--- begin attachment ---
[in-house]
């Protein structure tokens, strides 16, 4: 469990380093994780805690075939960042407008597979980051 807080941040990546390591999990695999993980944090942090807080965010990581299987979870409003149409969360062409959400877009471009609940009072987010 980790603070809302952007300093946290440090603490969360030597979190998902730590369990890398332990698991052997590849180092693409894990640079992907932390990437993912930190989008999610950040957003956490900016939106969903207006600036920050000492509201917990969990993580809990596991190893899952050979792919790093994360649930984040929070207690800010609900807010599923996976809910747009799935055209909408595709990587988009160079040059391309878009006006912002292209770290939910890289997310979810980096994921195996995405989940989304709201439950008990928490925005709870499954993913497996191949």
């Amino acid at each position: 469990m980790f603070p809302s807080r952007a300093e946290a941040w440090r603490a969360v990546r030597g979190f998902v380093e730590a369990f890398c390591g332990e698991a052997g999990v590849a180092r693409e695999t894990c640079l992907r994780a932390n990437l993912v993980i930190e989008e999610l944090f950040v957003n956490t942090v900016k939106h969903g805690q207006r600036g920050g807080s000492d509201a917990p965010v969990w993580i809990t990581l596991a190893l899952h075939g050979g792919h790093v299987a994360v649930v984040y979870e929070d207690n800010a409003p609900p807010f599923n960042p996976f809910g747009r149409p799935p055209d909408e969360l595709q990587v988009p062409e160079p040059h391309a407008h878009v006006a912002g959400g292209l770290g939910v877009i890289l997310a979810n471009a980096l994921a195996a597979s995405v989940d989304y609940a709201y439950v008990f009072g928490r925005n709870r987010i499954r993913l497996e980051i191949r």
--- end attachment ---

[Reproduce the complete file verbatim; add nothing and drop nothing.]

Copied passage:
[in-house]
């Protein structure tokens, strides 16, 4: 469990380093994780805690075939960042407008597979980051 807080941040990546390591999990695999993980944090942090807080965010990581299987979870409003149409969360062409959400877009471009609940009072987010 980790603070809302952007300093946290440090603490969360030597979190998902730590369990890398332990698991052997590849180092693409894990640079992907932390990437993912930190989008999610950040957003956490900016939106969903207006600036920050000492509201917990969990993580809990596991190893899952050979792919790093994360649930984040929070207690800010609900807010599923996976809910747009799935055209909408595709990587988009160079040059391309878009006006912002292209770290939910890289997310979810980096994921195996995405989940989304709201439950008990928490925005709870499954993913497996191949």
């Amino acid at each position: 469990m980790f603070p809302s807080r952007a300093e946290a941040w440090r603490a969360v990546r030597g979190f998902v380093e730590a369990f890398c390591g332990e698991a052997g999990v590849a180092r693409e695999t894990c640079l992907r994780a932390n990437l993912v993980i930190e989008e999610l944090f950040v957003n956490t942090v900016k939106h969903g805690q207006r600036g920050g807080s000492d509201a917990p965010v969990w993580i809990t990581l596991a190893l899952h075939g050979g792919h790093v299987a994360v649930v984040y979870e929070d207690n800010a409003p609900p807010f599923n960042p996976f809910g747009r149409p799935p055209d909408e969360l595709q990587v988009p062409e160079p040059h391309a407008h878009v006006a912002g959400g292209l770290g939910v877009i890289l997310a979810n471009a980096l994921a195996a597979s995405v989940d989304y609940a709201y439950v008990f009072g928490r925005n709870r987010i499954r993913l497996e980051i191949r």